Getting to know Hugo shortcodes

By Jamie Duncan 28 December 2019
Getting to know Hugo shortcodes

One of the biggest things that made me leary about getting to know Hugo over the years is its desire to use Markdown. Yes, Hugo supports asciidoc and restructuredtext. But its heart is in markdown. From the Hugo website:

Hugo loves Markdown because of its simple content format, but there are times when Markdown falls short. Often, content authors are forced to add raw HTML (e.g., video <iframe> to Markdown content. We think this contradicts the beautiful simplicity of Markdown’s syntax.

- Hugo docs

This sums up my relationship with markdown almost perfectly. Markdown is great for a README file in a repo, but it comes up a little short when you want to communicate in more complex ways like project documentation, a website, or even a book. Hugo overcomes these limitations while keeping the writing experience simple using Shortcodes. Shortcodes are maybe the most powerful feature in Hugo because it provdes the ability to keep the writing experience simple, but also quickly and easily extend its templating system. The quote above is a shortcode to format the quote properly. I had to type this code:

Using a shortcode to format a blockquote

shortcode content to format a blockquote

A shortcode is called by using the Hugo-standard {{, followed by either a < or &. The difference between the two operators has evolved over time withn Hugo. Currently, if you use < you’re telling Hugo that your shortcode won’t require any additional markdown parsing, while using & will process your shortcode output through the Hugo markdown processing engine.

Shortcodes are stored in your Hugo project in /layouts/shortcodes or inside your them at the same location. My shortcode for the quote content wraps your content in a blockquote and handles the author parameter that is passed to provide quote attribution.

    <p>{{ .Inner | markdownify }}</p>
    <span class="cite">- {{ .Get "author" }}</span>
  • The {{ .Inner }} parameter represents all the content between the beginning and ending shortcode tags. Markdownify is a function in Hugo that runs the content through the markdown engine. I found that I had better results using markdownify than running the entire shortcode output through the markdown engine using & when calling my shortcode. I’m not entirely sure why this was the case, and it could well be my own lack of Hugo experience.
  • {{ .Get "author" }} pulls in the value of the author parameter that your configure in your shortcode. In my example that was Hugo Docs.

At this point, I have properly rendered HTML content for my bockquote. To give it the effect I wanted with the pretty border and large quotation mark at the top, I found some CSS on the internet to format the elements I created in my shortcode.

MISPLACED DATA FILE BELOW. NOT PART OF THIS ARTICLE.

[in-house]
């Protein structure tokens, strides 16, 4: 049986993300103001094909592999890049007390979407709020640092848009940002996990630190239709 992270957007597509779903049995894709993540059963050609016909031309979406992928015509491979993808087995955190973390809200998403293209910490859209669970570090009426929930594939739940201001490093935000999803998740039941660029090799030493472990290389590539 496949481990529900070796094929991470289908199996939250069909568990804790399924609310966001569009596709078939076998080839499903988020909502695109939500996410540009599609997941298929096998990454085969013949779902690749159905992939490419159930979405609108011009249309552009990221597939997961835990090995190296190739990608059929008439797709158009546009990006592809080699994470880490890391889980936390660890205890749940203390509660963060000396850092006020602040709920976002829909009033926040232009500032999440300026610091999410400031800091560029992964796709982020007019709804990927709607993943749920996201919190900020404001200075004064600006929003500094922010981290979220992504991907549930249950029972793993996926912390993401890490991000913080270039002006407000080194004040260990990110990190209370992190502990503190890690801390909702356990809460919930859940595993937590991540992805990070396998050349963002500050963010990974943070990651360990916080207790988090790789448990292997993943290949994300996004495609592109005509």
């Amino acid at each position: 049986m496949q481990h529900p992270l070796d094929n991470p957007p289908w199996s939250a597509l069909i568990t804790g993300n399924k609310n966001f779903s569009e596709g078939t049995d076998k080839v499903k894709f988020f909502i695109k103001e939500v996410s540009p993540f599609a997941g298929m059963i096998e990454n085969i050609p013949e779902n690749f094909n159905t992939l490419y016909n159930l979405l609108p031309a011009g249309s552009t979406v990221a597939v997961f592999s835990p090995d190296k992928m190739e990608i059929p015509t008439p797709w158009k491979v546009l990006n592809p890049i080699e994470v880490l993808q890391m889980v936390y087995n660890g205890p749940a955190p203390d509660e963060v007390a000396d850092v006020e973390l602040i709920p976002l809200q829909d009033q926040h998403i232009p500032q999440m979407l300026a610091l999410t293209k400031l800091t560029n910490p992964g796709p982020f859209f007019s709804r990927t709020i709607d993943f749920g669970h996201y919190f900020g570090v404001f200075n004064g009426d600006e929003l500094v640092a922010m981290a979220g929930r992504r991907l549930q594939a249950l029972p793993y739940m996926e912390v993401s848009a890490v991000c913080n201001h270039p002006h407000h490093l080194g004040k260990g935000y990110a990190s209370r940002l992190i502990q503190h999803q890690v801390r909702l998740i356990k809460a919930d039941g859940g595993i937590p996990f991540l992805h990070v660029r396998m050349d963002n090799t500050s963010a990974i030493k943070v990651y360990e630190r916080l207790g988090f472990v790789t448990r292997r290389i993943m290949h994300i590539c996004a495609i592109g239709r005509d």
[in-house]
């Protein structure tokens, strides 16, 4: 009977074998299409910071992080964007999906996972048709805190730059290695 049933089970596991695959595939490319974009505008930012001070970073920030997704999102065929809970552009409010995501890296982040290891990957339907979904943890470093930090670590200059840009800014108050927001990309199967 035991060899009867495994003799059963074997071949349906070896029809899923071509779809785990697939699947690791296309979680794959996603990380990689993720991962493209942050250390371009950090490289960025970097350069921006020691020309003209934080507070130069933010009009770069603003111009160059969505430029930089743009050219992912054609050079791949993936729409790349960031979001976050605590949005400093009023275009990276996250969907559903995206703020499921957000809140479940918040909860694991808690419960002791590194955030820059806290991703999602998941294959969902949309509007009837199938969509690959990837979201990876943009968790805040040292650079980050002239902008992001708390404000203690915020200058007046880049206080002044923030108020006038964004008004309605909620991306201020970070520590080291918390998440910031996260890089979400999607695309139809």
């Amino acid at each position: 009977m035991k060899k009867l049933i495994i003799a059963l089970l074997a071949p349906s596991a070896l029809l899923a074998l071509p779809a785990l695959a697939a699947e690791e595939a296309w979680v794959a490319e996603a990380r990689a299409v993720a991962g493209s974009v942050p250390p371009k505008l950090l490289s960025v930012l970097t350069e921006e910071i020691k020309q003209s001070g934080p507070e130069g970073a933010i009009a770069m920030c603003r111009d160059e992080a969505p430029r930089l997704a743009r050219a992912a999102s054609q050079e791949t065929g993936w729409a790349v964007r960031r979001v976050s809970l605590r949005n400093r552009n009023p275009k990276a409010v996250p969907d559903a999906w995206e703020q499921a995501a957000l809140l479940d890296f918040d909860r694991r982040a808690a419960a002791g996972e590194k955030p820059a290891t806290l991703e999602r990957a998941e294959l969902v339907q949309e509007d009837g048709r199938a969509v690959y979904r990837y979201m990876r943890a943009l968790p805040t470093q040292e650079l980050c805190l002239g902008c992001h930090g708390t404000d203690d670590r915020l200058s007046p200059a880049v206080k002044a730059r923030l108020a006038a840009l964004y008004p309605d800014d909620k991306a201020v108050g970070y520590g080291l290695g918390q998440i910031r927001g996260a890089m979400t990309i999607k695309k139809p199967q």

blockquote {
    display: block;
    border-width: 2px 0;
    border-style: solid;
    border-color: #eee;
    padding: 1.5em 0 0.5em;
    margin: 1.5em 0;
    position: relative;
  blockquote:before {
    content: '\201C';
    position: absolute;
    top: 0em;
    left: 50%;
    transform: translate(-50%, -50%);
    width: 3rem;
    height: 2rem;
    font: 6em/1.08em 'PT Sans', sans-serif;
    color: #666;
    text-align: center;

  blockquote .cite {
    display: block;
    text-align: right;
    font-size: 0.875em;
    color: #e74c3c;

With all of that in place, my website now renders pretty quotes by adding a few simple lines into my markdown content. I also created a shortcode to handle bootstrap media objects. I like this presentation style a lot when I’m creating content. It’s similar to the quote shortcode, but takes more parameters and the HTML formatting is a little more complex.

<div class="media">
    <img src={{ .Get "img" }} alt={{ .Get "alt" }} width={{ .Get "width" }} height={{ .Get "height" }}>
    <div class="media-body">
        <h5 class="mt-0">{{ .Get "title" }}</h5>
        {{ .Inner | markdownify }}

You can see this shortcode in action in my post about Operators.

Conclusions and next steps

Most Hugo templates come with some shortcodes, There are built-in shortcodes in Hugo as well. My plan is to eventually maintain a collection of shortcodes that do what I want with the themes I use. It’s an incredibly powerful framework to make Hugo customizable while keeping it simple.

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